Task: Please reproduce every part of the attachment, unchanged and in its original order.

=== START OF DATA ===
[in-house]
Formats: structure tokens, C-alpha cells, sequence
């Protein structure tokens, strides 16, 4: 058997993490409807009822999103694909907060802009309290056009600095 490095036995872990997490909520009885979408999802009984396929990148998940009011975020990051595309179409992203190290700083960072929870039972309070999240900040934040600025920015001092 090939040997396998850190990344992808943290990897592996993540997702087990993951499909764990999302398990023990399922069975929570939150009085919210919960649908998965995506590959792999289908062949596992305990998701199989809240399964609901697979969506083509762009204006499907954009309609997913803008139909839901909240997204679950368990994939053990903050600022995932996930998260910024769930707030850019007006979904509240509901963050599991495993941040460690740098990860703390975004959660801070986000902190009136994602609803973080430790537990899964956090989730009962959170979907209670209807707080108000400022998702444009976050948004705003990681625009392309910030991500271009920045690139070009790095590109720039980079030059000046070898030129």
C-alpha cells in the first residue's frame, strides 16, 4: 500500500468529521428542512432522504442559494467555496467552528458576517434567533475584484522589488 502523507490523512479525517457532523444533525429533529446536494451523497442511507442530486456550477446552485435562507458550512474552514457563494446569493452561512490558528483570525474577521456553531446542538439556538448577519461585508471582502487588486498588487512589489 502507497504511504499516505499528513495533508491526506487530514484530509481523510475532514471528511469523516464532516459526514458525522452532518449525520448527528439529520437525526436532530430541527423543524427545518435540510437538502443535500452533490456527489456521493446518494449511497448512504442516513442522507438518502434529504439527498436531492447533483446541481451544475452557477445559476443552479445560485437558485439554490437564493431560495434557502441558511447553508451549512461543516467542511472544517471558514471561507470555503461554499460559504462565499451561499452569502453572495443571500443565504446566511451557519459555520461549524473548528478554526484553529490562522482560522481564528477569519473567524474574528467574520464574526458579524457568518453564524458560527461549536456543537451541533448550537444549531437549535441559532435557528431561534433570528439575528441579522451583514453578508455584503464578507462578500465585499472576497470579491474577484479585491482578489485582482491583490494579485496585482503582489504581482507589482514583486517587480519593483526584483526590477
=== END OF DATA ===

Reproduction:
[in-house]
Formats: structure tokens, C-alpha cells, sequence
């Protein structure tokens, strides 16, 4: 058997993490409807009822999103694909907060802009309290056009600095 490095036995872990997490909520009885979408999802009984396929990148998940009011975020990051595309179409992203190290700083960072929870039972309070999240900040934040600025920015001092 090939040997396998850190990344992808943290990897592996993540997702087990993951499909764990999302398990023990399922069975929570939150009085919210919960649908998965995506590959792999289908062949596992305990998701199989809240399964609901697979969506083509762009204006499907954009309609997913803008139909839901909240997204679950368990994939053990903050600022995932996930998260910024769930707030850019007006979904509240509901963050599991495993941040460690740098990860703390975004959660801070986000902190009136994602609803973080430790537990899964956090989730009962959170979907209670209807707080108000400022998702444009976050948004705003990681625009392309910030991500271009920045690139070009790095590109720039980079030059000046070898030129």
C-alpha cells in the first residue's frame, strides 16, 4: 500500500468529521428542512432522504442559494467555496467552528458576517434567533475584484522589488 502523507490523512479525517457532523444533525429533529446536494451523497442511507442530486456550477446552485435562507458550512474552514457563494446569493452561512490558528483570525474577521456553531446542538439556538448577519461585508471582502487588486498588487512589489 502507497504511504499516505499528513495533508491526506487530514484530509481523510475532514471528511469523516464532516459526514458525522452532518449525520448527528439529520437525526436532530430541527423543524427545518435540510437538502443535500452533490456527489456521493446518494449511497448512504442516513442522507438518502434529504439527498436531492447533483446541481451544475452557477445559476443552479445560485437558485439554490437564493431560495434557502441558511447553508451549512461543516467542511472544517471558514471561507470555503461554499460559504462565499451561499452569502453572495443571500443565504446566511451557519459555520461549524473548528478554526484553529490562522482560522481564528477569519473567524474574528467574520464574526458579524457568518453564524458560527461549536456543537451541533448550537444549531437549535441559532435557528431561534433570528439575528441579522451583514453578508455584503464578507462578500465585499472576497470579491474577484479585491482578489485582482491583490494579485496585482503582489504581482507589482514583486517587480519593483526584483526590477